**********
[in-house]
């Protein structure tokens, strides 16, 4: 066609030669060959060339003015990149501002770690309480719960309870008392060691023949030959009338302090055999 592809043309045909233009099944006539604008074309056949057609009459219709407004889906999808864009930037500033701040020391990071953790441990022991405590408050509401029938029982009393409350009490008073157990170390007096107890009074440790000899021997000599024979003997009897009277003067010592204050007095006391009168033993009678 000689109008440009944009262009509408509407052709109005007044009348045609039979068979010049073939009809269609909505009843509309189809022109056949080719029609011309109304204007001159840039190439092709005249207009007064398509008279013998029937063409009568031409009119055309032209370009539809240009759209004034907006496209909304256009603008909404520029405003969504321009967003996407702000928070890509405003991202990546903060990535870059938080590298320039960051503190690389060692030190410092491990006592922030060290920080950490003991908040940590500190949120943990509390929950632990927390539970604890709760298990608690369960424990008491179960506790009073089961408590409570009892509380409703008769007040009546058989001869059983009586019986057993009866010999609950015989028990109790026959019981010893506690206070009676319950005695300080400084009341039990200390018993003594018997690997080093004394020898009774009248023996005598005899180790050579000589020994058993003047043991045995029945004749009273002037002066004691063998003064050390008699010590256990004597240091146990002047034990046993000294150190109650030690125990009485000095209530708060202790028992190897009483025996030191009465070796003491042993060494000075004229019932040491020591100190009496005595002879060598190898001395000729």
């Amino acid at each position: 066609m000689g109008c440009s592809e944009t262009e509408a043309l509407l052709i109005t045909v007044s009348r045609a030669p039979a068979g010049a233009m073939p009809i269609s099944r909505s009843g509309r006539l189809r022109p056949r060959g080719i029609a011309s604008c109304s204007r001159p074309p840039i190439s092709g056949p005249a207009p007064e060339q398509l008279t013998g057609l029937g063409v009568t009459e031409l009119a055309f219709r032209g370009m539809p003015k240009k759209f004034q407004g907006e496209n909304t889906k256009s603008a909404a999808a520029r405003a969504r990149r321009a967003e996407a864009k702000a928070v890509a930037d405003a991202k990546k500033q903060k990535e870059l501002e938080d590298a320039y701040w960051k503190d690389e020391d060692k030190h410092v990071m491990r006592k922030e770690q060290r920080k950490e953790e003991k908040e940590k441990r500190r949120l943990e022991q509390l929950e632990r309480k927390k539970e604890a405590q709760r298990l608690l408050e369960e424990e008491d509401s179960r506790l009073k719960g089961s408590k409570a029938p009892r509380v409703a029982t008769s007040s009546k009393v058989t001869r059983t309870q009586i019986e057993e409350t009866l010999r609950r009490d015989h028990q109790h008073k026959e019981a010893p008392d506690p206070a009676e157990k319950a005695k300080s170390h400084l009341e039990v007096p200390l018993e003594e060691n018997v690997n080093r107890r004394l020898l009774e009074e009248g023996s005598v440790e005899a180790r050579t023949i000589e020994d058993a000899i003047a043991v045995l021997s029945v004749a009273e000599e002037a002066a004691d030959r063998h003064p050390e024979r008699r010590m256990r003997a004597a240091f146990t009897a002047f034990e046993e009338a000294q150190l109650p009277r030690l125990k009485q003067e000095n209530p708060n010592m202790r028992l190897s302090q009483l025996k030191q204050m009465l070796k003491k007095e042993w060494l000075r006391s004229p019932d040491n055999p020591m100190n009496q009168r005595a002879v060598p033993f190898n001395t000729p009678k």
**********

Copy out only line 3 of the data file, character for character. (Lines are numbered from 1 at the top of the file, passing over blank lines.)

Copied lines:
């Amino acid at each position: 066609m000689g109008c440009s592809e944009t262009e509408a043309l509407l052709i109005t045909v007044s009348r045609a030669p039979a068979g010049a233009m073939p009809i269609s099944r909505s009843g509309r006539l189809r022109p056949r060959g080719i029609a011309s604008c109304s204007r001159p074309p840039i190439s092709g056949p005249a207009p007064e060339q398509l008279t013998g057609l029937g063409v009568t009459e031409l009119a055309f219709r032209g370009m539809p003015k240009k759209f004034q407004g907006e496209n909304t889906k256009s603008a909404a999808a520029r405003a969504r990149r321009a967003e996407a864009k702000a928070v890509a930037d405003a991202k990546k500033q903060k990535e870059l501002e938080d590298a320039y701040w960051k503190d690389e020391d060692k030190h410092v990071m491990r006592k922030e770690q060290r920080k950490e953790e003991k908040e940590k441990r500190r949120l943990e022991q509390l929950e632990r309480k927390k539970e604890a405590q709760r298990l608690l408050e369960e424990e008491d509401s179960r506790l009073k719960g089961s408590k409570a029938p009892r509380v409703a029982t008769s007040s009546k009393v058989t001869r059983t309870q009586i019986e057993e409350t009866l010999r609950r009490d015989h028990q109790h008073k026959e019981a010893p008392d506690p206070a009676e157990k319950a005695k300080s170390h400084l009341e039990v007096p200390l018993e003594e060691n018997v690997n080093r107890r004394l020898l009774e009074e009248g023996s005598v440790e005899a180790r050579t023949i000589e020994d058993a000899i003047a043991v045995l021997s029945v004749a009273e000599e002037a002066a004691d030959r063998h003064p050390e024979r008699r010590m256990r003997a004597a240091f146990t009897a002047f034990e046993e009338a000294q150190l109650p009277r030690l125990k009485q003067e000095n209530p708060n010592m202790r028992l190897s302090q009483l025996k030191q204050m009465l070796k003491k007095e042993w060494l000075r006391s004229p019932d040491n055999p020591m100190n009496q009168r005595a002879v060598p033993f190898n001395t000729p009678k």